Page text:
“The organization grew, and I decided to move from the selling side [of e-commerce] to the software side. I wanted to help brands and manufacturers achieve these results.”

With that backdrop, Eddie talks during this episode about the changes in e-commerce and what brands should expect next. Give the whole episode a listen to hear about the shifts Eddie thinks are most significant.

Changes in E-commerce

The software company, Amber Engine, sponsors this podcast because of its passion for overall e-commerce. Their curiosity is downright palpable as the host, Nate Svoboda, walks through questions with Eddie on this episode. Amber Engine has its own forte — product information management software or PIM — and is clearly hungry to augment its e-com expertise along with its listeners.

For example, on the very first show, listeners learn that product data includes everything from SKUs to product descriptions and media like photos and videos. It even includes marketing information and assets like warranties and assembly information. Any brand facing the aggregation and “clean-up” of up to thousands of SKUs-worth of that data faces months (or years) of work before launching to e-commerce.

To sell online that wait is simply too long — product data won’t be “optimized” anymore by the time the brand launches. Instead, brands are forced to launch prematurely with strategies riddled with guesswork.

The competition won’t allow those brands much space to breathe. They’ll fizzle out where others learned to dominate.

The opportunity for brands is there, however. The growth of e-commerce has seen double- or triple-digit growth annually since the first book was sold on Amazon in ’95. Then, 2020 happened, and in 12 months we saw 10 years of growth.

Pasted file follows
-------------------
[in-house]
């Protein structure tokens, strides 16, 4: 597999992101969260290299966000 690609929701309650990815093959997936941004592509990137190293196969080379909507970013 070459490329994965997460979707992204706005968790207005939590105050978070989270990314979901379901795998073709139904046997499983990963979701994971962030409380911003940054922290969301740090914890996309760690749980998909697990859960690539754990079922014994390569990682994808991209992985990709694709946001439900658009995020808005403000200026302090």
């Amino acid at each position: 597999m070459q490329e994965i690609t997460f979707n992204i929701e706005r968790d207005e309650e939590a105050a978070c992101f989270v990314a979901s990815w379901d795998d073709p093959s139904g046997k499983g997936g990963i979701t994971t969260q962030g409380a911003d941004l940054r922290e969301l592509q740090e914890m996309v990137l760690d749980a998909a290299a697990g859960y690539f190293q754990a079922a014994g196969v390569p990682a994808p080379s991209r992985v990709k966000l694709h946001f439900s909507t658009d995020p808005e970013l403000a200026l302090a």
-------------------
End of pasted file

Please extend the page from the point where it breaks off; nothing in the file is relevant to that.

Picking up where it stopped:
Eddie talks about this growth with a concrete example of where the market is underestimating the importance of the shift.

“I think people are underestimating the nature of the changes we went through. For example, groceries saw massive growth in e-commerce by necessity. At this point, we’ve seen 10 years of adoption in the last 12 months. We’ll see numbers dip a bit as things open up, but where we end up after this is said and done will be a significant amount of growth we haven’t even seen yet.”

We learn in this episode that the way consumers shop has changed, too. Those changes will spawn more changes, and if brands want to sell D2C, their task will be to keep up with shifting consumer needs. For starters, Eddie explains, brands can only stand out if they stand up with a big personality.

For example, even optimizing product data is about more than just ensuring the accuracy and completeness of descriptions. The new idea of “essential” vs. “enriched” product data has changed and reflects the new market demands. Did you ever stop to think about how your brand’s “personality” could be made evident in your product photos? It can, and now it’s your job to do exactly that.

Business and Brews

Brands and manufacturers need a tall brew (or similar) every morning to help keep up with the changes in e-commerce. This podcast is a great example of the resources that are finally popping up to help.

Give this episode a listen and see what Eddie Porrello has to say. Then, be sure to subscribe. The insights that brands can gain from this show (and its unforgettably aromatic references) are extraordinary, and the action brands can take away from each episode is well worth the 30 minutes it takes to listen.

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A content contributor at Amber Engine, a software company passionate about eCommerce